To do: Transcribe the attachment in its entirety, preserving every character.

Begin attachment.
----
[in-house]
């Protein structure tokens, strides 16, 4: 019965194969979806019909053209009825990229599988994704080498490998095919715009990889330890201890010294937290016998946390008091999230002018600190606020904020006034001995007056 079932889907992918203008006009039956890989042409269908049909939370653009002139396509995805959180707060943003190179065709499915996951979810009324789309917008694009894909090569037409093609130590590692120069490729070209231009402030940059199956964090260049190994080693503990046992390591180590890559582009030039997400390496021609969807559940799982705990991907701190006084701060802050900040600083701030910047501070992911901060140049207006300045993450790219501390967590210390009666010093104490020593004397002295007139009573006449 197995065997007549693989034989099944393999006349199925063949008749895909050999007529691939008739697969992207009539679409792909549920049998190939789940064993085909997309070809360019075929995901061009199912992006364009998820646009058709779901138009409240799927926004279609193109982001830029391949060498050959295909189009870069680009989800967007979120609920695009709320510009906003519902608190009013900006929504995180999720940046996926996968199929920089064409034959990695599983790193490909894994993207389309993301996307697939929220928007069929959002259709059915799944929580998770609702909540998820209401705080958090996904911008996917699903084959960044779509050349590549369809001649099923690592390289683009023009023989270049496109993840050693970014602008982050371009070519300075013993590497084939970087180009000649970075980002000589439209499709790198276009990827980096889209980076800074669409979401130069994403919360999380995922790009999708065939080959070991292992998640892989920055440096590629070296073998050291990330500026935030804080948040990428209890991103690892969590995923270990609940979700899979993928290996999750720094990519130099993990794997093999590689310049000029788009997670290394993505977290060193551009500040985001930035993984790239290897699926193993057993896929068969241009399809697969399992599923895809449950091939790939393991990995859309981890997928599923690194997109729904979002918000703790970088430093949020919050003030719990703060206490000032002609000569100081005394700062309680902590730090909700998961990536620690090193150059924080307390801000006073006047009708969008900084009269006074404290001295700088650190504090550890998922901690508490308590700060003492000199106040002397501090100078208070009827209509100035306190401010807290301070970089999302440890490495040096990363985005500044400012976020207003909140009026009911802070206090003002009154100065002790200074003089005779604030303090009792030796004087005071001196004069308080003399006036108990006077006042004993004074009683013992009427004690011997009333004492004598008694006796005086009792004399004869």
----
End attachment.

[in-house]
């Protein structure tokens, strides 16, 4: 019965194969979806019909053209009825990229599988994704080498490998095919715009990889330890201890010294937290016998946390008091999230002018600190606020904020006034001995007056 079932889907992918203008006009039956890989042409269908049909939370653009002139396509995805959180707060943003190179065709499915996951979810009324789309917008694009894909090569037409093609130590590692120069490729070209231009402030940059199956964090260049190994080693503990046992390591180590890559582009030039997400390496021609969807559940799982705990991907701190006084701060802050900040600083701030910047501070992911901060140049207006300045993450790219501390967590210390009666010093104490020593004397002295007139009573006449 197995065997007549693989034989099944393999006349199925063949008749895909050999007529691939008739697969992207009539679409792909549920049998190939789940064993085909997309070809360019075929995901061009199912992006364009998820646009058709779901138009409240799927926004279609193109982001830029391949060498050959295909189009870069680009989800967007979120609920695009709320510009906003519902608190009013900006929504995180999720940046996926996968199929920089064409034959990695599983790193490909894994993207389309993301996307697939929220928007069929959002259709059915799944929580998770609702909540998820209401705080958090996904911008996917699903084959960044779509050349590549369809001649099923690592390289683009023009023989270049496109993840050693970014602008982050371009070519300075013993590497084939970087180009000649970075980002000589439209499709790198276009990827980096889209980076800074669409979401130069994403919360999380995922790009999708065939080959070991292992998640892989920055440096590629070296073998050291990330500026935030804080948040990428209890991103690892969590995923270990609940979700899979993928290996999750720094990519130099993990794997093999590689310049000029788009997670290394993505977290060193551009500040985001930035993984790239290897699926193993057993896929068969241009399809697969399992599923895809449950091939790939393991990995859309981890997928599923690194997109729904979002918000703790970088430093949020919050003030719990703060206490000032002609000569100081005394700062309680902590730090909700998961990536620690090193150059924080307390801000006073006047009708969008900084009269006074404290001295700088650190504090550890998922901690508490308590700060003492000199106040002397501090100078208070009827209509100035306190401010807290301070970089999302440890490495040096990363985005500044400012976020207003909140009026009911802070206090003002009154100065002790200074003089005779604030303090009792030796004087005071001196004069308080003399006036108990006077006042004993004074009683013992009427004690011997009333004492004598008694006796005086009792004399004869």